We first need to load the Twitch UK dataset. We will use the user friendship graph and the
abusive user target vector. These are returned as a `NetworkX`

graph and `numpy`

array respectively.

```
from karateclub.dataset import GraphReader
reader = GraphReader("twitch")
graph = reader.get_graph()
y = reader.get_target()
```

We fit a Diff2vec node embedding, with a low number of dimensions, diffusions per source node, and short Euler walks.
First, we use the model constructor with custom parameters. Second, we fit the model to the graph. Third, we get the node embedding
which is a `numpy`

array.

```
from karateclub import Diff2Vec
model = Diff2Vec(diffusion_number=2, diffusion_cover=20, dimensions=16)
model.fit(graph)
X = model.get_embedding()
```

We use the node embedding features as predictors of the abusive behaviour. So let us create a train-test split of the explanatory variables and the target variable with Scikit-Learn. We will use a test data ratio of 20%. Here it is.

```
from sklearn.model_selection import train_test_split
X_train, X_test, y_train, y_test = train_test_split(X, y, test_size=0.2, random_state=42)
```

Using the training data (`X_train`

and `y_train`

) we learn a logistic regression model to predict the probability of someone being an abusive user. We perform inference on the test
set for this target. Finally, we evaluate the model performance by printing an area under the ROC curve value.

```
from sklearn.metrics import roc_auc_score
from sklearn.linear_model import LogisticRegression
downstream_model = LogisticRegression(random_state=0).fit(X_train, y_train)
y_hat = downstream_model.predict_proba(X_test)[:, 1]
auc = roc_auc_score(y_test, y_hat)
print('AUC: {:.4f}'.format(auc))
>>> AUC: 0.6069
```

## Graph embedding¶

The third machine learning task that we look at is the classification of threads from the online forum Reddit. The threads can be of of two types - discussion and non-discussion based ones. Our goal is to predict the type of the thread based on the topological (structural) properties of the graphs. The specific dataset that we look a 10 thousand graph subsample of the Reddit 204K dataset which contains a large number of threads from the spring of 2018. The graphs in the dataset do not have a specific feature. Because of this we use the degree centrality as a string feature. For details about the dataset see this paper.

We first need to load the Reddit 10K dataset. We will use the use the graphs and the discussion/non-discussion target vector.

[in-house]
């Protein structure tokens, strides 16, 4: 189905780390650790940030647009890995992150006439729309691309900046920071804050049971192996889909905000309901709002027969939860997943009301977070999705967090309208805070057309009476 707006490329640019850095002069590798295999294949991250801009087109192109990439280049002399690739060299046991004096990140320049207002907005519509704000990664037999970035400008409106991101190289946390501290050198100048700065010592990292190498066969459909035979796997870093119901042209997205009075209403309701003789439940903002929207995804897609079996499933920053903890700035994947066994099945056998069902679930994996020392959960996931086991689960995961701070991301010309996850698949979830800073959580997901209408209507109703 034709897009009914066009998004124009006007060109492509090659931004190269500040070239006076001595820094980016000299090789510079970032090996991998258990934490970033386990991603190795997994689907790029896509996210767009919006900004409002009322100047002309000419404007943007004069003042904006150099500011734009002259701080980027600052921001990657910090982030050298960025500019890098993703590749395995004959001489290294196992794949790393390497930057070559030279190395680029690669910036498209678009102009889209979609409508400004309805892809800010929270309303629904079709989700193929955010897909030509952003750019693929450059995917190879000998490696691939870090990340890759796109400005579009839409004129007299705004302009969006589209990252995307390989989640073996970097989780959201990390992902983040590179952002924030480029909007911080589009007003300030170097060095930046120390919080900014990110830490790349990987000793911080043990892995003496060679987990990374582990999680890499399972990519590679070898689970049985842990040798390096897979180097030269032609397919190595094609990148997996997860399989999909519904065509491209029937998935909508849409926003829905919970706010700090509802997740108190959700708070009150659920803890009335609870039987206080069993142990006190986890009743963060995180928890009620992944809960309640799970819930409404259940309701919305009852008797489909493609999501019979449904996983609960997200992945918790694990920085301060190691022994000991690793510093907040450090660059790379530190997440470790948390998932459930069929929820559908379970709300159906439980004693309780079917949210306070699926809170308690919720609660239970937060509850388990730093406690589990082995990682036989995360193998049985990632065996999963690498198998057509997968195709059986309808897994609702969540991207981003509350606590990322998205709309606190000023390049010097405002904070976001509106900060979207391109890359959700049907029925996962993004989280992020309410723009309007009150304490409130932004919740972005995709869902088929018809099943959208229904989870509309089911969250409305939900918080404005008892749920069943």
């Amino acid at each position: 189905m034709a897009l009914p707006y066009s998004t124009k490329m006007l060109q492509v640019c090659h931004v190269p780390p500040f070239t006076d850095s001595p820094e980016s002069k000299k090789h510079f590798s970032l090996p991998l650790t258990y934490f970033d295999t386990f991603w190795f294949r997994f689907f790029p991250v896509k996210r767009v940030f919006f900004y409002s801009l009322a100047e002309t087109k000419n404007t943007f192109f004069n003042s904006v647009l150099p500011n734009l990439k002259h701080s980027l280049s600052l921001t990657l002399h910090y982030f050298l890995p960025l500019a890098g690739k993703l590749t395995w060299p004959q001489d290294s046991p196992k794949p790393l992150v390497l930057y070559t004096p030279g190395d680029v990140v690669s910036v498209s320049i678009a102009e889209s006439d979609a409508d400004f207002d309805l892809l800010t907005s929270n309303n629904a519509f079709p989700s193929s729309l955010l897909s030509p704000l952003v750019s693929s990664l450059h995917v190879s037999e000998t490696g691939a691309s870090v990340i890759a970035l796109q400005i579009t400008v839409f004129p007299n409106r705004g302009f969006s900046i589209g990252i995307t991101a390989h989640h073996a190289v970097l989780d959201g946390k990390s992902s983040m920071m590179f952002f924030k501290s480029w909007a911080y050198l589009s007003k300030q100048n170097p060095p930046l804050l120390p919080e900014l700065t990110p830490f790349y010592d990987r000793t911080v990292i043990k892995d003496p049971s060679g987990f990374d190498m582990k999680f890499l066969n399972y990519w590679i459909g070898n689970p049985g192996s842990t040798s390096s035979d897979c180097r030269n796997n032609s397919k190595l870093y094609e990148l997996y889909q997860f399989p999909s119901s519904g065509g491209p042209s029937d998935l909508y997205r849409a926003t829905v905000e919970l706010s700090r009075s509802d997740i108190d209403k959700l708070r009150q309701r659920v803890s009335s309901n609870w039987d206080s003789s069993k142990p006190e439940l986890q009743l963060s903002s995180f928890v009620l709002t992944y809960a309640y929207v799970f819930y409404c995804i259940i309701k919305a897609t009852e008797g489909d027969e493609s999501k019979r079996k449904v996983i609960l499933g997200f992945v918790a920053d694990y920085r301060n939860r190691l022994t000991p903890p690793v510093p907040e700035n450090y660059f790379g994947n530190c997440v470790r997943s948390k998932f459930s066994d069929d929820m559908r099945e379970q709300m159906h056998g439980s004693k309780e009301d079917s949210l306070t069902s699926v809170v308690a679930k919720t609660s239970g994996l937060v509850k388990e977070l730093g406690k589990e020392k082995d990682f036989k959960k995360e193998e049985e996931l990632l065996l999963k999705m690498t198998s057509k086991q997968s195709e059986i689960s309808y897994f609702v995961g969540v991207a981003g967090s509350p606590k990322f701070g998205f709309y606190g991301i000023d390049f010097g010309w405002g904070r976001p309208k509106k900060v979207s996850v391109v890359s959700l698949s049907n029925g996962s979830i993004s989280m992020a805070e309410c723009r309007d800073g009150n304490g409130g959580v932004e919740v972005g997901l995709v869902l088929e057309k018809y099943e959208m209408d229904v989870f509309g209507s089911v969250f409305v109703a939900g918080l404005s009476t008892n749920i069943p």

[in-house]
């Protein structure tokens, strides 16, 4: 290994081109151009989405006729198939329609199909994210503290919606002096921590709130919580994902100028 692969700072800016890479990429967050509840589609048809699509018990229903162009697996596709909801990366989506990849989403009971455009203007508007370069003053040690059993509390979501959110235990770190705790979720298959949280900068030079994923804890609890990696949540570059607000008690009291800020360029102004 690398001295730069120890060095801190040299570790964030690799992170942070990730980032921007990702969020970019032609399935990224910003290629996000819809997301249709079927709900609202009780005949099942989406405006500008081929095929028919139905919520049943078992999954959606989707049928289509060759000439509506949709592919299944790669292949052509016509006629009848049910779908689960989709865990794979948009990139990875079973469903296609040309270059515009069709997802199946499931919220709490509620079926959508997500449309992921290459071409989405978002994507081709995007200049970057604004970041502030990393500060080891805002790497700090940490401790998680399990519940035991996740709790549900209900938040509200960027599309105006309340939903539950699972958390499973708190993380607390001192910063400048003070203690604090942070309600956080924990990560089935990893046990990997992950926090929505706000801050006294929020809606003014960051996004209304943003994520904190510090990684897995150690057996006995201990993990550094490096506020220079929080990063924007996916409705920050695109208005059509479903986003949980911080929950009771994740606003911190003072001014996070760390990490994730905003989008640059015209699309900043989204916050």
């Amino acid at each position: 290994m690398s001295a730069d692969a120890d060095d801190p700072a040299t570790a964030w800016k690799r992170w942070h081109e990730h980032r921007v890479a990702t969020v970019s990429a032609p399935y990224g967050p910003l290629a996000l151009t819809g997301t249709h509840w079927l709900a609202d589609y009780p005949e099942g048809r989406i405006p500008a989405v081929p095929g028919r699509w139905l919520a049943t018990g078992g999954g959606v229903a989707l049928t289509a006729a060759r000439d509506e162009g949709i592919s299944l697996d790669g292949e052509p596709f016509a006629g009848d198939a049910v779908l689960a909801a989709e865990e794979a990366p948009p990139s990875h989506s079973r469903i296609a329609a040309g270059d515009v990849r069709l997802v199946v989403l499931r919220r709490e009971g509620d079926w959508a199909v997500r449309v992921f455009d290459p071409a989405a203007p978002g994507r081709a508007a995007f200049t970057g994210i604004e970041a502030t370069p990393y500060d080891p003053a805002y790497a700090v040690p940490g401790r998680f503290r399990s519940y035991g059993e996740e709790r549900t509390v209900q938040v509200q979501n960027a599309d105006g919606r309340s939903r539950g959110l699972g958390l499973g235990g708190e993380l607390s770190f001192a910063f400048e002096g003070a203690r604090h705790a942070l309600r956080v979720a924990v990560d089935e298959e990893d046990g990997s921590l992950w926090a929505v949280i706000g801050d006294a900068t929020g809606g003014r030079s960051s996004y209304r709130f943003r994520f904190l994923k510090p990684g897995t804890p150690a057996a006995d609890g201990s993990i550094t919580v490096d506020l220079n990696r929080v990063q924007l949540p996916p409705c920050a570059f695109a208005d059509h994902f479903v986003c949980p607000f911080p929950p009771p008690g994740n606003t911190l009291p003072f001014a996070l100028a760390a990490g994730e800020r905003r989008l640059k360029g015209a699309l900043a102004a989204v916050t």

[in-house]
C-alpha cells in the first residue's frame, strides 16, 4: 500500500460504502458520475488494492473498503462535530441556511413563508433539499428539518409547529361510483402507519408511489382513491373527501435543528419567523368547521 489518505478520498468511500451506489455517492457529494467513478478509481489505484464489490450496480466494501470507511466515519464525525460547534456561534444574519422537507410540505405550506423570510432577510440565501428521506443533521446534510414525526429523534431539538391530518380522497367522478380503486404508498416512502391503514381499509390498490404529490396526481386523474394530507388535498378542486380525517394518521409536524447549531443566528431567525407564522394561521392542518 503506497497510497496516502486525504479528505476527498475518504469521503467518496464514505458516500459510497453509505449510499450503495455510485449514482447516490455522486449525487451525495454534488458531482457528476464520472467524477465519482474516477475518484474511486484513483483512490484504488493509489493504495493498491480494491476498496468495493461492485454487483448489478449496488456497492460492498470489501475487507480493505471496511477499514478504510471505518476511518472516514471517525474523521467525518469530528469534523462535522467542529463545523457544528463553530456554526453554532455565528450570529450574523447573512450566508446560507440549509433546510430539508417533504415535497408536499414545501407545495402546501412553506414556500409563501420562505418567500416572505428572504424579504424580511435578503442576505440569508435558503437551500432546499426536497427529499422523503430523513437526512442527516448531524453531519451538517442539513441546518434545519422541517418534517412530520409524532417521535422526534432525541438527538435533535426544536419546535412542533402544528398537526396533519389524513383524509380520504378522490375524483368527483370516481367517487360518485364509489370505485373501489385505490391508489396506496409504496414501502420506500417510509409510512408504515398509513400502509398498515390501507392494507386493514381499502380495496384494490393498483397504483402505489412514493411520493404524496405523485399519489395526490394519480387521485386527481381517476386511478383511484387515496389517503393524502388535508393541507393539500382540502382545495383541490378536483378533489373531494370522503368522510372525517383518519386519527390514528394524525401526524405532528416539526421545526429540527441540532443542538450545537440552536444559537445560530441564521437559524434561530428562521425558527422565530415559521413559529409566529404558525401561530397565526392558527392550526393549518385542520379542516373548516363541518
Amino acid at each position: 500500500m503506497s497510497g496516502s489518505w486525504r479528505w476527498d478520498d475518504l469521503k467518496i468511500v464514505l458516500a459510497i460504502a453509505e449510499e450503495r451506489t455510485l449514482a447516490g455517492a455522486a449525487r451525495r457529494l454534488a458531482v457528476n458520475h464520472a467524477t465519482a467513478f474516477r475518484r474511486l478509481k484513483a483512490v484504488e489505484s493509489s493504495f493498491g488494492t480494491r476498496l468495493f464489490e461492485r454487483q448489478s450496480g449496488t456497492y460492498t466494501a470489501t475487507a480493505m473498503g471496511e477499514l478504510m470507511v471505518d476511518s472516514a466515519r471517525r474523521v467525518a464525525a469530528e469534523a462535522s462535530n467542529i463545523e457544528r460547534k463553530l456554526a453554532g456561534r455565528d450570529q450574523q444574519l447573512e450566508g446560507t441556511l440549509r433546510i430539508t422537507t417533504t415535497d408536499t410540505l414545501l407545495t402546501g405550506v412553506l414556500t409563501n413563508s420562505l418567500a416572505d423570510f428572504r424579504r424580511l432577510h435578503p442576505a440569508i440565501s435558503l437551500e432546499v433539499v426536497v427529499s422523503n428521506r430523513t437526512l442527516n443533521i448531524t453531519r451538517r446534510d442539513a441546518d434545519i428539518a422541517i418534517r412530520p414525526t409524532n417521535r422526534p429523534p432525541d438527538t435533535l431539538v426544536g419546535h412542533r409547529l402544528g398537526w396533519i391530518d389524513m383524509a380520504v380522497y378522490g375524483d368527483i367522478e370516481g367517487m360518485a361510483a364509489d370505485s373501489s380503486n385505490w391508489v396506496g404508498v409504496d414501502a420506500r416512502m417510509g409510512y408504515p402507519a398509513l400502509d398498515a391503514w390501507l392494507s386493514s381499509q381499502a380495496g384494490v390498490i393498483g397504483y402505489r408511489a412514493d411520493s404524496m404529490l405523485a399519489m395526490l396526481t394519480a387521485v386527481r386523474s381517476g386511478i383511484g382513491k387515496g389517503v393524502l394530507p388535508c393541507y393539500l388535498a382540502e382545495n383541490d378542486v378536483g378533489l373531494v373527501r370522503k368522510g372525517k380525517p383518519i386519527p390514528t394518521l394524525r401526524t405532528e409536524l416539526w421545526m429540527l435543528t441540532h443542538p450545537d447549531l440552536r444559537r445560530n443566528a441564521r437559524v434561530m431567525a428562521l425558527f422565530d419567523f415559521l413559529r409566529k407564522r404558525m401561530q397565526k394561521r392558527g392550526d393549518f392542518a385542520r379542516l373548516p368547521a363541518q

These are returned as a list of `NetworkX`

graphs and `numpy`

array respectively.

```
from karateclub.dataset import GraphSetReader
reader = GraphSetReader("reddit10k")
graphs = reader.get_graphs()
y = reader.get_target()
```

We fit a Graph2Vec graph level embedding, with the standard hyperparameter settings. These are pretty widely used settings.
First, we use the model constructor without custom parameters. Second, we fit the model to the graphs. Third, we get the graph embedding
which is a `numpy`

array.

```
from karateclub import Graph2Vec
model = Graph2Vec()
model.fit(graphs)
X = model.get_embedding()
```

We use the graph embedding features as predictors of the thread type. So let us create a train-test split of the explanatory variables and the target variable with Scikit-Learn. We will use a test data ratio of 20%. Here it is.

```
from sklearn.model_selection import train_test_split
X_train, X_test, y_train, y_test = train_test_split(X, y, test_size=0.2, random_state=42)
```

Using the training data (`X_train`

and `y_train`

) we learn a logistic regression model to predict the probability of a thread being discussion based. We perform inference on the test
set for this target. Finally, we evaluate the model performance by printing an area under the ROC curve value.

```
from sklearn.metrics import roc_auc_score
from sklearn.linear_model import LogisticRegression
downstream_model = LogisticRegression(random_state=0).fit(X_train, y_train)
y_hat = downstream_model.predict_proba(X_test)[:, 1]
auc = roc_auc_score(y_test, y_hat)
print('AUC: {:.4f}'.format(auc))
>>> AUC: 0.7127
```

## Benchmark datasets¶

We included a number of datasets which can be used for comparing the performance of embedding and clustering algorithms. In case of node level learning these are as follows:

- Twitch user network from the UK.
- Wikipedia page-page network with articles about Crocodiles.
- GitHub machine learning and web developers social network.
- Facebook verified page-page network.

We also added datasets for graph level embedding and graph statistical descriptors. These datasets are as follows: